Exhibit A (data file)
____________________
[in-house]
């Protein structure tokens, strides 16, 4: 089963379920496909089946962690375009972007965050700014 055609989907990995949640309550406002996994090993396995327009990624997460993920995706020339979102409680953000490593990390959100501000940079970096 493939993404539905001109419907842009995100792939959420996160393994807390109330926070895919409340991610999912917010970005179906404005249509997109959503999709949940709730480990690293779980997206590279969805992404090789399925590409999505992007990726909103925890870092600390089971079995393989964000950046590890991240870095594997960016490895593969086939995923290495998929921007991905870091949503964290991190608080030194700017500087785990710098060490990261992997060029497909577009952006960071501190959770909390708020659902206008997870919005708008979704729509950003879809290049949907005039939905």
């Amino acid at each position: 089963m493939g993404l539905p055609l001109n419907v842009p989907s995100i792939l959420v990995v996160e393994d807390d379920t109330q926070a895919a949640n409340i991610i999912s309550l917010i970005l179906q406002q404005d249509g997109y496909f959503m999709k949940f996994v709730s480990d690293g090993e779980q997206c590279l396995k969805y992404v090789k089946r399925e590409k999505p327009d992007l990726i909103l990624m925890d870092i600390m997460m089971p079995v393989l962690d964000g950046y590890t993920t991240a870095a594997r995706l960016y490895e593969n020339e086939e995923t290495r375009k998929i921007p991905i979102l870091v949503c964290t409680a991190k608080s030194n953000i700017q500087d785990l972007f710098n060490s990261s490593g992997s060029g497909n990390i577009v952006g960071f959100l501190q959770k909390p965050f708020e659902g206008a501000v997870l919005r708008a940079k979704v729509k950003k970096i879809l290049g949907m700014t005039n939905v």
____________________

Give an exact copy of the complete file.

[in-house]
């Protein structure tokens, strides 16, 4: 089963379920496909089946962690375009972007965050700014 055609989907990995949640309550406002996994090993396995327009990624997460993920995706020339979102409680953000490593990390959100501000940079970096 493939993404539905001109419907842009995100792939959420996160393994807390109330926070895919409340991610999912917010970005179906404005249509997109959503999709949940709730480990690293779980997206590279969805992404090789399925590409999505992007990726909103925890870092600390089971079995393989964000950046590890991240870095594997960016490895593969086939995923290495998929921007991905870091949503964290991190608080030194700017500087785990710098060490990261992997060029497909577009952006960071501190959770909390708020659902206008997870919005708008979704729509950003879809290049949907005039939905």
């Amino acid at each position: 089963m493939g993404l539905p055609l001109n419907v842009p989907s995100i792939l959420v990995v996160e393994d807390d379920t109330q926070a895919a949640n409340i991610i999912s309550l917010i970005l179906q406002q404005d249509g997109y496909f959503m999709k949940f996994v709730s480990d690293g090993e779980q997206c590279l396995k969805y992404v090789k089946r399925e590409k999505p327009d992007l990726i909103l990624m925890d870092i600390m997460m089971p079995v393989l962690d964000g950046y590890t993920t991240a870095a594997r995706l960016y490895e593969n020339e086939e995923t290495r375009k998929i921007p991905i979102l870091v949503c964290t409680a991190k608080s030194n953000i700017q500087d785990l972007f710098n060490s990261s490593g992997s060029g497909n990390i577009v952006g960071f959100l501190q959770k909390p965050f708020e659902g206008a501000v997870l919005r708008a940079k979704v729509k950003k970096i879809l290049g949907m700014t005039n939905v």